Marley spent the weeks prior to creating his profile preparing himself. He admitted he hoped he would meet someone who preferred an arrangement based more on companionship than sex.
“The concerns were really more, could I go through with it, could I live with it,” Marley said. “Had I been a girl, my concerns would have possibly switched more to violence. There’s always that fear whether you’re male or female. But I wouldn’t say that violence was the biggest concern of mine.”

After nearly three weeks of contemplation and advice from his now close friend and “mentor,” Marley logged on, checked the box for seeking men and uploaded his photo.

“Her advice was the same advice as you’d give to somebody who’s new to any online dating world,” said Marley. “The obvious ones: be safe, condom-wise, and make sure someone knows where and when you’re going, have a thorough conversation before going, not a two-minute email or text conversation, and show up somewhere you’ve never been before. But also just some friendly, wise words of ‘have a few drinks first.’”

As Marley navigated the online trade he came up with only one underlying commonality between all of his experiences: there wasn’t one.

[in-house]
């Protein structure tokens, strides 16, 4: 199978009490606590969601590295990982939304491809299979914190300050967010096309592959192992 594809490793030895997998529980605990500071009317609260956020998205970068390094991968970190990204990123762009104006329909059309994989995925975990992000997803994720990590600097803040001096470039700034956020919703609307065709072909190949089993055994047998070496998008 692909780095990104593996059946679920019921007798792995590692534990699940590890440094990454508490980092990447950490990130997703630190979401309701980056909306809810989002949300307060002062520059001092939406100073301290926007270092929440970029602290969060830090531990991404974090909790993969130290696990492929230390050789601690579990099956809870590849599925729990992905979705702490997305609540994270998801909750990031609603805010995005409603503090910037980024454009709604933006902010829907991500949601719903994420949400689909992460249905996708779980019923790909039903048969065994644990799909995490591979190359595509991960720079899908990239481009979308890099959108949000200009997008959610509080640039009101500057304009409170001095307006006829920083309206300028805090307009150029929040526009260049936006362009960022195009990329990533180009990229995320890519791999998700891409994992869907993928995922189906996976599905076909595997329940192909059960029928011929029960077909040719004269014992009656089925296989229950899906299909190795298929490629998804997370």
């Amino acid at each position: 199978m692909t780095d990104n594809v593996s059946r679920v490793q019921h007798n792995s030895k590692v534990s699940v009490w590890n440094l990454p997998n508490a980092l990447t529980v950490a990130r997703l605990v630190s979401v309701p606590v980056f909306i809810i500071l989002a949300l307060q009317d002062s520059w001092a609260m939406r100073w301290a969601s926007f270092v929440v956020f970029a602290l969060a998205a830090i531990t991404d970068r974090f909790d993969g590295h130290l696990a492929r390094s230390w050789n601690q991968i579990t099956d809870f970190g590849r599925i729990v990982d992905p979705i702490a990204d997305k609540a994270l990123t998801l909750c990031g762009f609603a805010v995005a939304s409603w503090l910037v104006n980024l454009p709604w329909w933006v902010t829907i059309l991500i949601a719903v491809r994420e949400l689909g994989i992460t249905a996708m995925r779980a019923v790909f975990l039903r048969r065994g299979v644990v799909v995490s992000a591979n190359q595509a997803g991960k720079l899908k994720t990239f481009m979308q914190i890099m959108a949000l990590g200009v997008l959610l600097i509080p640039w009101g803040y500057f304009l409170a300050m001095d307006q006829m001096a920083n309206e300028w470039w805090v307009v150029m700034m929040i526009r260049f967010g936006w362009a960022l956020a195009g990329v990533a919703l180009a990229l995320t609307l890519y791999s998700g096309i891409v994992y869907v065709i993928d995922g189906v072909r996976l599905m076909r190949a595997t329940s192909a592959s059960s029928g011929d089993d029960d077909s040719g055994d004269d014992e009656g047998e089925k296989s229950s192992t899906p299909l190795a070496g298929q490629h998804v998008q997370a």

“Some people were pretty upfront about what they were looking for and what they were willing to pay for it,” Marley said. “I would be offered $5,000 for just a meeting, that was the most. We would meet on the Friday night for whatever we had arranged at a hotel and in addition, I would have the room for the rest of the weekend for myself. The prices went down as low as $500 for just dinner. Most often, there was bartering that took place over the price. Even though we’d be number pitching, we wouldn’t talk about what would go on in fear of privacy.”

The privacy to which Marley is referring to, is in terms of law enforcement. While prostitution is a legal form of work, the laws surrounding the trade make it nearly impossible to engage in the activity.

The Protection of Communities and Exploited Persons Act that was put in place in 2014 by Justice Minister Peter MacKay, criminalizes making money on the sale of sex, buying sex or third party advertising of the sex trade or workers.